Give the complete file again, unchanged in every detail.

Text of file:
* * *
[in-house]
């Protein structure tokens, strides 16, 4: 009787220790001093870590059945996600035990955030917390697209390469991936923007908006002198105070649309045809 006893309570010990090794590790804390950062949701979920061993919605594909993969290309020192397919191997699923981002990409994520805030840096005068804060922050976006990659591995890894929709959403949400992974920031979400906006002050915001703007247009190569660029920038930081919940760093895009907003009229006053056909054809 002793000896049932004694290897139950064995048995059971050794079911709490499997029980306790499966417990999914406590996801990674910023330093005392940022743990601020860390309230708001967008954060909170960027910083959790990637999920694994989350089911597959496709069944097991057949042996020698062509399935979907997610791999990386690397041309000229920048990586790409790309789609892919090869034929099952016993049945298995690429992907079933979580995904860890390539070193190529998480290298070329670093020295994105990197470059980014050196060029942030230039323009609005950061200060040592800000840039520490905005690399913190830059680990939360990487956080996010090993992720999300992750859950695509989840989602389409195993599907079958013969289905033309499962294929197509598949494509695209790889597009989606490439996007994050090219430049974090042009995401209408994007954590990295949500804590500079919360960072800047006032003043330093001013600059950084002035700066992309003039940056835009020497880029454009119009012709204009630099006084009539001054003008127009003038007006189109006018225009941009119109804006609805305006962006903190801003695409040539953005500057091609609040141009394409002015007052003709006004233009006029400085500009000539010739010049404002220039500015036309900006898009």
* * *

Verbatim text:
[in-house]
């Protein structure tokens, strides 16, 4: 009787220790001093870590059945996600035990955030917390697209390469991936923007908006002198105070649309045809 006893309570010990090794590790804390950062949701979920061993919605594909993969290309020192397919191997699923981002990409994520805030840096005068804060922050976006990659591995890894929709959403949400992974920031979400906006002050915001703007247009190569660029920038930081919940760093895009907003009229006053056909054809 002793000896049932004694290897139950064995048995059971050794079911709490499997029980306790499966417990999914406590996801990674910023330093005392940022743990601020860390309230708001967008954060909170960027910083959790990637999920694994989350089911597959496709069944097991057949042996020698062509399935979907997610791999990386690397041309000229920048990586790409790309789609892919090869034929099952016993049945298995690429992907079933979580995904860890390539070193190529998480290298070329670093020295994105990197470059980014050196060029942030230039323009609005950061200060040592800000840039520490905005690399913190830059680990939360990487956080996010090993992720999300992750859950695509989840989602389409195993599907079958013969289905033309499962294929197509598949494509695209790889597009989606490439996007994050090219430049974090042009995401209408994007954590990295949500804590500079919360960072800047006032003043330093001013600059950084002035700066992309003039940056835009020497880029454009119009012709204009630099006084009539001054003008127009003038007006189109006018225009941009119109804006609805305006962006903190801003695409040539953005500057091609609040141009394409002015007052003709006004233009006029400085500009000539010739010049404002220039500015036309900006898009």